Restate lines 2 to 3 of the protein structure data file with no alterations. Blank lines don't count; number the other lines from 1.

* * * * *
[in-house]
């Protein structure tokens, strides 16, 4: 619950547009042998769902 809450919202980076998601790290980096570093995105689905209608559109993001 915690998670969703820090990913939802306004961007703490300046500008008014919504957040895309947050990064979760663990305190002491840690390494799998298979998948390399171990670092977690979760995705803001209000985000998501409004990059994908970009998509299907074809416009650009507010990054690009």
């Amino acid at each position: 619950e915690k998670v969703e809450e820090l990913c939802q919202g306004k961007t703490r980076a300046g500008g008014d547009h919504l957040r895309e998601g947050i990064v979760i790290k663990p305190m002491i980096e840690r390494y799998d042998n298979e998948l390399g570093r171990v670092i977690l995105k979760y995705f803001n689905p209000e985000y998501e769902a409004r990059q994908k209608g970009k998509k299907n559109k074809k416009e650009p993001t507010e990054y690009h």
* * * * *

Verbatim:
């Protein structure tokens, strides 16, 4: 619950547009042998769902 809450919202980076998601790290980096570093995105689905209608559109993001 915690998670969703820090990913939802306004961007703490300046500008008014919504957040895309947050990064979760663990305190002491840690390494799998298979998948390399171990670092977690979760995705803001209000985000998501409004990059994908970009998509299907074809416009650009507010990054690009």
């Amino acid at each position: 619950e915690k998670v969703e809450e820090l990913c939802q919202g306004k961007t703490r980076a300046g500008g008014d547009h919504l957040r895309e998601g947050i990064v979760i790290k663990p305190m002491i980096e840690r390494y799998d042998n298979e998948l390399g570093r171990v670092i977690l995105k979760y995705f803001n689905p209000e985000y998501e769902a409004r990059q994908k209608g970009k998509k299907n559109k074809k416009e650009p993001t507010e990054y690009h």